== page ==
Actually, if I was still in Ohio I wouldn't really call it snow, I'd call it sleet or textured rain or something like that because it was very very wet. Pretty miserable to walk all the way to class in. I was supposed to go to the international foods market to get some cheese, but I decided against going because of the snow/rain. Even though it wasn't beautiful white powder I took some pictures anyway.

This is the small park across the street from the dorms. You pretty much see all of it from this picture.

The trees outside our dorm.

This is the view from the emergency fire exit, you can see some snow on the roofs of buildings and the cars.

The little specks in this picture are the snowflakes/raindrops. 

Sunday, January 20, 2008

Sunday 1.20.08 -Imperial Gardens

I was really excited about going to the Imperial Gardens, but they didn't turn out to be particularly interesting. It was a nice green spot with trees, open spaces, uncrowded walkways and a unique vista compared to the rest of the city. It wasn't what I was expecting, but it wasn't a waste of time either. But I wouldn't recommend it unless you can get a tour of the grounds.

We got off at Tokyo station, and when we crossed the road to get to the gardens I could see Tokyo Tower, which is modeled after the Eiffel Tower in Paris, down the street. It was actually fairly far away.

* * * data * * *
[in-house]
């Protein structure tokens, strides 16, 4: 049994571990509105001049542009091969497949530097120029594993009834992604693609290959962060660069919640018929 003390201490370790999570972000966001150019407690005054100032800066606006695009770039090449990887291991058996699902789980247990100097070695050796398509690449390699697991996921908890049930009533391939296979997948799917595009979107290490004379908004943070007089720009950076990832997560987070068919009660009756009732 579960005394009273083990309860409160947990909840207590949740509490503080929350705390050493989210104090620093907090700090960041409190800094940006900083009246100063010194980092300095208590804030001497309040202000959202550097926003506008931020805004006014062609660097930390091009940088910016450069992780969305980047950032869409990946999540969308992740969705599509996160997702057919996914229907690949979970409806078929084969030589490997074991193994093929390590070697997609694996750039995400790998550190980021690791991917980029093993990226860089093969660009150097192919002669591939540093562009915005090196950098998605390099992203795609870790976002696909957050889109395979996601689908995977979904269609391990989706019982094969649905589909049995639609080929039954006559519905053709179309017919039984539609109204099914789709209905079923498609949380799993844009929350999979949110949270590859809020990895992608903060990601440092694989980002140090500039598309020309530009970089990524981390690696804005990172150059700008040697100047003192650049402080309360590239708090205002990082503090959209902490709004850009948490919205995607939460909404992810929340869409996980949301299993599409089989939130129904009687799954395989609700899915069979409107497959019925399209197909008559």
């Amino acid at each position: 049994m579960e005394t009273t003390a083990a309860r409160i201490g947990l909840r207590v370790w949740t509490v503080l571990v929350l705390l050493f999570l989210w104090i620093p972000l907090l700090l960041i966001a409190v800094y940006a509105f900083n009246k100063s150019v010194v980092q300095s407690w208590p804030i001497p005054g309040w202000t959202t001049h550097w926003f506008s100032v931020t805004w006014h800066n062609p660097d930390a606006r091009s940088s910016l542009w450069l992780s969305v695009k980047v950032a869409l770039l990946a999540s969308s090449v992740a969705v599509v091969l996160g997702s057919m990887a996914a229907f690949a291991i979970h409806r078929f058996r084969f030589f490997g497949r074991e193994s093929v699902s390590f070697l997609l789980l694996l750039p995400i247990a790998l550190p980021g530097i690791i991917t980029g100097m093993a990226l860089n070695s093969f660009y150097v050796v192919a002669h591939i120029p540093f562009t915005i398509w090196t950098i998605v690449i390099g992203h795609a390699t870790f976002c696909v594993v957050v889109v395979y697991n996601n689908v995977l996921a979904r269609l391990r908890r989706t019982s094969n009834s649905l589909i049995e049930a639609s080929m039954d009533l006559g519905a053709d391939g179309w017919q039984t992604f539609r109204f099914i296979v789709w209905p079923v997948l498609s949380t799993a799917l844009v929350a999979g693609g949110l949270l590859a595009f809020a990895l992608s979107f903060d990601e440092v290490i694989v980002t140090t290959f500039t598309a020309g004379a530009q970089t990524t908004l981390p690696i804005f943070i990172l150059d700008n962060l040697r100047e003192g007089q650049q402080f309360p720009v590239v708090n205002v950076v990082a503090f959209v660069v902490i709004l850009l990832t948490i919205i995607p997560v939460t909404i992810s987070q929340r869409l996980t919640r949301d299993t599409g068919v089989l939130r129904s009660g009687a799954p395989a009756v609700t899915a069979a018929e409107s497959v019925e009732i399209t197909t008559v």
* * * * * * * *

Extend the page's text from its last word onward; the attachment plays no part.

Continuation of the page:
This was an interesting building, completely closed down because it's a business building and it was Sunday, but it looks like an old building with a brand new addition just plopped on top. Not common architecture, but interesting nonetheless.

The bridge from the street to the outer garden of the Imperial Palace.

A closeup of that bridge.

A different vantage point of that bridge, up close again.

A post from the bridge overlooking the outer Imperial moat.

Inside the first layer of gardens there are beautiful fountains. There was a great deal of sunshine, so I got a rainbow with me in the picture!

I liked this bridge. To me it was a fusion of new and old Japan.

A gate into the inner Imperial Complex. I wasn't allowed any closer. This was another time my 12x optical zoom came in handy.

The moat was swimming grounds to several ducks and swans.

Pretty bird!
The grass is dead for the winter, so all the trees look like they're in the middle of a desert, at least to me.
Again, I couldn't get any closer, but i like this photograph because it makes no illusion to the fact that you can't get close.
A building of the Imperial complex with trees viewed at 12x optical zoom.

A bridge leading into the complex, I like seeing the water and greenery inside central Tokyo where I haven't seen a bit of grass, and only a few misshapen trees on rooftops.

Surrounding the outer gardens of the Imperial Complex there is a wide sidewalk where many runners were running and jogging. We walked by this group of Tokyo city school youth as they were being given awards for their participation and excellence in a track meet that took place earlier Sunday.

On the way from the gardens to the train station I spotted this lonely Shinto shrine entrance on a rooftop a few blocks away.

Apparently groping is a big issue during rush hour, so some rail lines instituted "Women Only" cars during certain hours to cut down on groping. They only run during weekdays on some lines -none of them ones I take regularly.